’Insurance has a double whammy – firstly it’s not attracting enough people of colour and so by definition there’s a struggle with leadership levels,’ says co-founder and chief executive 

In October 2020, Oke Eleazu was challenged by his daughter to “do more” to improve the representation of people of colour holding senior positions in insurance. 

Eleazu is Nigerian and his daughter is of mixed parentage – English and Nigerian.

Back in 2020, Eleazu was working as chief operating officer at insurtech Bought by Many, which later rebranded to ManyPets.

By April 2022, his drive towards more ethnic representation in the c-suites of insurance firms came full circle, when he was promoted to UK chief executive of ManyPets.

At the time, he vowed to use his position to help others and deploy the mantra – “if you can’t see it, you can’t be it”.

His progress in this intention saw saw him named in the second edition of the Insurance Cultural Awareness Network’s (Ican) role models book in June 2023.

However, after being in post as UK chief executive for almost two years, Eleazu decided to step down in November 2023 to pursue his own interests, having been with ManyPets since its 2016 inception. 

Eleazu’s new startup business initiative Elevate Colour aims to improve the representation for people of colour in UK leadership roles.

Speaking to Insurance Times, the Elevate Colour chief executive and co-founder says: ”It was always in the back of my mind that I needed to do something and, towards the back end of 2023 it was the right time to move on [from ManyPets].

”I love starting things and I love the energy of a startup. I really felt that the moment was right for me to do something in diversity, equity and inclusion.”

However, it was a speaking opportunity at a bank’s black leadership programme that further confirmed Eleazu’s decision to focus in on the issue of representation, as he noticed that this challenge also existed for other sectors. 

He says: “There is a structural issue in insurance. I don’t believe that there’s enough talent coming through at the bottom of the industry, but I don’t think we have the data yet to prove it.

”Even at the lower levels, there are not enough diverse individuals.”

Properous culture 

Elevate Colour officially launched earlier this year on 1 January 2024 and is currently in its pilot phase.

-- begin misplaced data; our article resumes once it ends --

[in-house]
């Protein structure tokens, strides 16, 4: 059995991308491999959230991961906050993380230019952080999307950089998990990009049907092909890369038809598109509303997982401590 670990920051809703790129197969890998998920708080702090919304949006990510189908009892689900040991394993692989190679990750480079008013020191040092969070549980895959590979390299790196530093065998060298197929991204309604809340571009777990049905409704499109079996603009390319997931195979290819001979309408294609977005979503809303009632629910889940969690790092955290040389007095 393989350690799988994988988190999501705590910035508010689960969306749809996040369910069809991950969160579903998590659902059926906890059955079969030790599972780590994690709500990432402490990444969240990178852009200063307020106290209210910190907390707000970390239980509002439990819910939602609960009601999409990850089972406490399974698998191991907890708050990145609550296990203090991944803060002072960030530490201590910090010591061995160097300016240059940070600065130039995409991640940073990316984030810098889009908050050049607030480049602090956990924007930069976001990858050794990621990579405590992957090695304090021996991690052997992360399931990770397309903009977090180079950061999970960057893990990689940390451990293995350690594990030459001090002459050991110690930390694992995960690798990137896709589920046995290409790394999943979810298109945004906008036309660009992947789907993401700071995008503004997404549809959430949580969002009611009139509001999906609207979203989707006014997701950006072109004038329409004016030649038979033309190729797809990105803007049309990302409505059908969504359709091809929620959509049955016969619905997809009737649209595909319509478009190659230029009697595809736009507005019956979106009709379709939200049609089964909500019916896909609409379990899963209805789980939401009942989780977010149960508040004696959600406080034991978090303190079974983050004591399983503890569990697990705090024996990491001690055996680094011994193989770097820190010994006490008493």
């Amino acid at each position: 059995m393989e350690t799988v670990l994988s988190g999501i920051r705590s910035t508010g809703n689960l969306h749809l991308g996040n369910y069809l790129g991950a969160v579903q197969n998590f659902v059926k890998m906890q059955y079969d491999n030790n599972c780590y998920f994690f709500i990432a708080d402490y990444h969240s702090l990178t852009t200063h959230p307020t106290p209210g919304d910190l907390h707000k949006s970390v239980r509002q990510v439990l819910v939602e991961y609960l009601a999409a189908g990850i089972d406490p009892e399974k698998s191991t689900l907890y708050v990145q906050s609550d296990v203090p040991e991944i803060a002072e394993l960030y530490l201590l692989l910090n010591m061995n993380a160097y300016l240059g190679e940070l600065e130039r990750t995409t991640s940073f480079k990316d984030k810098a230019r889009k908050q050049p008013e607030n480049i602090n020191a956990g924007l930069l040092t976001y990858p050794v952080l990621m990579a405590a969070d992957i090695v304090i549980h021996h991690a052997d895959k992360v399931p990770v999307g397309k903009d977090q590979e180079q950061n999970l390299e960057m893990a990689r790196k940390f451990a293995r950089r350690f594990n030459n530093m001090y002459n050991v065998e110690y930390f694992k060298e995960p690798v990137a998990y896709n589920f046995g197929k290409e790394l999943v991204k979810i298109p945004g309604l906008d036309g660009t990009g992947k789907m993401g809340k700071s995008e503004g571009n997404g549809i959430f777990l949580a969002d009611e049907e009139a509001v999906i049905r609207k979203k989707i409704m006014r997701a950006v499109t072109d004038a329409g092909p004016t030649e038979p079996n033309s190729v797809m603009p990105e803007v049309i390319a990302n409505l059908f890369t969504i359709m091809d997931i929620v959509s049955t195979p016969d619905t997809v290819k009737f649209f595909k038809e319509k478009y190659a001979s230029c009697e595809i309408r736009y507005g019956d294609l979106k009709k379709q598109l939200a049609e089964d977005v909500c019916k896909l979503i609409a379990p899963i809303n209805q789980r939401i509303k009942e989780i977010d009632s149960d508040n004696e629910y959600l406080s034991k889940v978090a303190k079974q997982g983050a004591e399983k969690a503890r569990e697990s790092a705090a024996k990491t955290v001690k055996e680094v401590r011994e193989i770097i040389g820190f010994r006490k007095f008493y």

Eleazu explains: “Leadership is an area I have credibility in and it’s a core component of driving diversity in business. All leaders need to understand how to manage diversity, almost as a capability of leadership. If we can do that, we will create a culture for leaders of colour to prosper.”

There are also stereotypes around what a leader should look like. For example, in the insurance the majority of c-suite leaders are white, middle class and male.

“People tend to hire and promote in their own image,” Eleazu notes.

Having worked in the insurance industry since 1991, he recalls often being “the only black senior level person in the room” and believes that this needs to change.

“The reality is that leadership in insurance is not made up of many people of colour,” he adds.

As an example of the positive impacts that Elevate Colour hopes to encourage, Lloyd’s Ethnic diversity in the workplace report (October 2020) revealed that out of 923 insurance professionals, 57% of ethnic minorities said having a senior leader support them with opportunities was motivating.

Elevate Colour has been working with businesses to explore how ethnically diverse leadership teams are.

Talent pipelines 

The newly launched business focuses on what Eleazu refers to as “talent pipelines,” helping firms to identify talent to subsequently elevate them into more senior roles by boosting skills that will grant them the confidence to seize opportunities.

“A lot of firms have employee resource groups, but they do not have the development programmes to enable staff to shine,” he says.

Elevate Colour is also developing an external cross industry development programme for senior leaders of colour to sharpen skills, improve talent pipelines and connect them to like-minded people across different industries. 

The tagline for the business is “helping leaders of colour arrive, survive and thrive”. For Eleazu, survival is the most crucial of these three goals, as it’s down to the culture of the organisation.

He notes: “The organisation has to help [people of colour] feel like they belong, like they are not a token and give them opportunities. You can’t thrive until you have survived. Creating a culture of belonging and inclusivity in teams is huge.”

But inclusivity isn’t only applicable to categories of ethnicity and race, Eleazu notes that it extends further to characteristics such as gender and disability.

This is why Eleazu says the lack of senior leaders in insurance and insurtech, “is not anyone’s fault, but everyone’s problem”.

He concludes: “There isn’t a sector I have met yet, that hasn’t got the same issue.”